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Alert Anglers Get Families Off The Hook

By Fenton Roskelley The Spokesman-R

Some of the region’s imaginative and innovative residents survived more than a week without electricity and still had light, television reception, hot water and warm living and dining rooms and kitchens. While most families stumbled around in near-freezing rooms lit by candles and flashlights, the innovators lived comfortably until the line crews finally turned on their electricity.

When his lights went out, Don Ostlund, one of the region’s most imaginative fishermen, knew exactly how he could provide emergency light for he and his wife, Karen. He used a system he and other anglers use when they fish at night for kokanee.

Ostlund said he believes thousands of Spokane area boaters and anglers didn’t realize that they could have had adequate light, instead of dim candle light, if they had rigged up the kind of system he used for seven days. The system is a simple one. The ingredients are a car or marine battery, a clamp light with a reflector, RV/marine light bulbs and a few extension cords. It’s similar to a system Ostlund rigged up for a hunting cabin he and friends use in Stevens County.

Ostlund, who owns two good-sized boats, always has four deep cycle batteries to start and operate the gas engines, electric motors and sonar units. He usually buys batteries that generate more than 100 amps.

It isn’t necessary, however, to use a deep cycle battery to get light. A standard car battery will work just as well as a marine battery.

Ostlund uses a 6-foot-long extension cord to make the connection between the battery and a longer cord. One end of the cord has several plug-in holes for adding extension cords and the other is the two-pronged plug-in. He cuts off the two-pronged plug-ins and pulls apart the two plastic-covered wires. Then he strips off an inch and a half of the plastic to expose the copper wire.

It’s necessary, he said, to pull the two plastic covered wires far enough apart so that the exposed metal can be attached to battery terminals. He attaches one wire to the positive terminal and the other to the negative terminal. He doesn’t use clamps to attach the wires to the battery, but admits some people would prefer to use them.

Only light bulbs that operate off a 12-volt battery can be used. They’re available at numerous stores in the Spokane area. The bulbs are expensive, costing $2.50 to $4 each, depending on the brand and a store’s pricing policy.

Ostlund used 50-watt bulbs at his home during the week that he was without electricity. They drew 4 amps per hour. Extension cords made it possible for he and Karen to provide lighting for the living-dining area, a bedroom and the bathroom.

Because he uses clamp light fixtures when he fishes at night, he used them when his electricity was off. Karen clamped the fixtures over the sink and in other areas when she cooked and washed dishes.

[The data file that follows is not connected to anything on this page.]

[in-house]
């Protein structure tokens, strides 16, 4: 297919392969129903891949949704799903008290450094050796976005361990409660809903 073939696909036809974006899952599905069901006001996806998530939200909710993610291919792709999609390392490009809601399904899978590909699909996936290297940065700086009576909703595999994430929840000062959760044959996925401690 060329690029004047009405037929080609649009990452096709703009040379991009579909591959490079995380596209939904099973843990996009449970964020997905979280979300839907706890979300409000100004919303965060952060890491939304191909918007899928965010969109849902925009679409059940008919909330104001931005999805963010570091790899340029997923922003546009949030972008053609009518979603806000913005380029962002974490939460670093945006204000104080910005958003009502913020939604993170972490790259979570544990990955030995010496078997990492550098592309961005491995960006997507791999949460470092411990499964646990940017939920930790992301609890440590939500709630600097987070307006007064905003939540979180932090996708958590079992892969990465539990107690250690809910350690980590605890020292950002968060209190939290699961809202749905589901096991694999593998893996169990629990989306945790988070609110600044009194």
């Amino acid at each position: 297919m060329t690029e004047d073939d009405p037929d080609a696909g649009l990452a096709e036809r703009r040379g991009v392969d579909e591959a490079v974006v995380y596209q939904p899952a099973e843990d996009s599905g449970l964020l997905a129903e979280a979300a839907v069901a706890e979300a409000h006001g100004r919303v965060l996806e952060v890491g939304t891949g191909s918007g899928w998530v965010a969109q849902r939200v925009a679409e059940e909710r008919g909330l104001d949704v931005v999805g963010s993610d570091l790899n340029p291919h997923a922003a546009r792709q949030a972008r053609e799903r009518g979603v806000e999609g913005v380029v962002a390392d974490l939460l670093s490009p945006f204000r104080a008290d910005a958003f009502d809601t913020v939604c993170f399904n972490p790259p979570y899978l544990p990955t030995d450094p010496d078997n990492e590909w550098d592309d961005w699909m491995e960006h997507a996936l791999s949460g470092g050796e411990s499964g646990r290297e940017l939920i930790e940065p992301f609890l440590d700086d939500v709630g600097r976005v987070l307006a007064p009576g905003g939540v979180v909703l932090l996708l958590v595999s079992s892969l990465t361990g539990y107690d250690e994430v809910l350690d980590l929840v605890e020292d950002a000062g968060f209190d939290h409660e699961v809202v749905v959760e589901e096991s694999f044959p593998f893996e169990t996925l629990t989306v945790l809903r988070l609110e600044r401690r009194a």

Clamp light fixtures, which focus light to a limited area, cost about $8 at Spokane stores. However, it isn’t necessary to have one. The RV/ marine lights are the same size as standard lights and screw into a standard socket.

Ostlund said that he provided light for much of his house and a small TV for two days on one battery charge. A 50-watt bulb doesn’t give much light, but it was much better than a candle or flashlight. When a battery’s power was exhausted, he replaced it with a fully charged battery and then took the power-drained battery to a friend’s house for recharging.

Because water is heated by gas at the Ostlund home, Karen always had hot water during the emergency.

Ostlund kept the living-dining area at about 70 degrees by burning wood in the fireplace. Karen even cooked a huckleberry cobler on a portion of the fireplace.

Even though the Ostlunds had light and hot water and their living/ dining area was about 70 degrees, something that thousands of Spokane area residents would have enjoyed, they were relieved when their electricity finally was restored.

“I kind of got used to Don’s lighting system,” Karen said.

Ostlund told friends who were without power how he used a battery, extension cords and RV/marine bulbs to keep his house brighter than most houses during the emergency. Some bought 50-watt RV/marine bulbs and screwed them into standard light sockets and provided light for their houses.

Even though WWP restored power to my house after five days, I invested in a couple of clamp lights with reflectors and two RV/marine bulbs and got ready to use the system in case my electricity failed again.

I’m still keeping my fingers crossed.

, DataTimes MEMO: You can contact Fenton Roskelley by voice mail at 459-5577, extension 3814.

The following fields overflowed: CREDIT = Fenton Roskelley The Spokesman-Review

You can contact Fenton Roskelley by voice mail at 459-5577, extension 3814.

The following fields overflowed: CREDIT = Fenton Roskelley The Spokesman-Review

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